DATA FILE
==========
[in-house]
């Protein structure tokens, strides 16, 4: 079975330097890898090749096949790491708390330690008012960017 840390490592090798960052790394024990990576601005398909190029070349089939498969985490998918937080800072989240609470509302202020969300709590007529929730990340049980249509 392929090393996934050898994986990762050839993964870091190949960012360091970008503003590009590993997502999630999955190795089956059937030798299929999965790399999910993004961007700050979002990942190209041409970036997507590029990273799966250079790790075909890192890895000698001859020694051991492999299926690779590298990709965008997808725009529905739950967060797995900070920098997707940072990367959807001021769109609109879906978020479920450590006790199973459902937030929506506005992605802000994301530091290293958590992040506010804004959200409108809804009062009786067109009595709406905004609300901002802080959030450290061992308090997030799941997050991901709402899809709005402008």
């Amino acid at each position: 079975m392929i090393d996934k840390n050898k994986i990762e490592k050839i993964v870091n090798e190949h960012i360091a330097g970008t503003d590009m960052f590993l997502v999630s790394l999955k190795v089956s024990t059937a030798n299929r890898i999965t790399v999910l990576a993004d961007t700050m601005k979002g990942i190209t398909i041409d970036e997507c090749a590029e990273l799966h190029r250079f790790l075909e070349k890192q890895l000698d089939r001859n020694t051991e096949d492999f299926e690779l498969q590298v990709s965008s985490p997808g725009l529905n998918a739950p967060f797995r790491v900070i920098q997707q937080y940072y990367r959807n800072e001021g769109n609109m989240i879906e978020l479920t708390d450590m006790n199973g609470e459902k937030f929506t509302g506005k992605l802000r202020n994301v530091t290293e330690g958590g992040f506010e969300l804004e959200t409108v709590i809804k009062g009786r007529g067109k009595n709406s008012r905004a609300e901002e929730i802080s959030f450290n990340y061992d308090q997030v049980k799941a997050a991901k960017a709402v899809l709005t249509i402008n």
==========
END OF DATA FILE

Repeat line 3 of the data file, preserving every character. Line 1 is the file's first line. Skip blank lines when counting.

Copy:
């Amino acid at each position: 079975m392929i090393d996934k840390n050898k994986i990762e490592k050839i993964v870091n090798e190949h960012i360091a330097g970008t503003d590009m960052f590993l997502v999630s790394l999955k190795v089956s024990t059937a030798n299929r890898i999965t790399v999910l990576a993004d961007t700050m601005k979002g990942i190209t398909i041409d970036e997507c090749a590029e990273l799966h190029r250079f790790l075909e070349k890192q890895l000698d089939r001859n020694t051991e096949d492999f299926e690779l498969q590298v990709s965008s985490p997808g725009l529905n998918a739950p967060f797995r790491v900070i920098q997707q937080y940072y990367r959807n800072e001021g769109n609109m989240i879906e978020l479920t708390d450590m006790n199973g609470e459902k937030f929506t509302g506005k992605l802000r202020n994301v530091t290293e330690g958590g992040f506010e969300l804004e959200t409108v709590i809804k009062g009786r007529g067109k009595n709406s008012r905004a609300e901002e929730i802080s959030f450290n990340y061992d308090q997030v049980k799941a997050a991901k960017a709402v899809l709005t249509i402008n």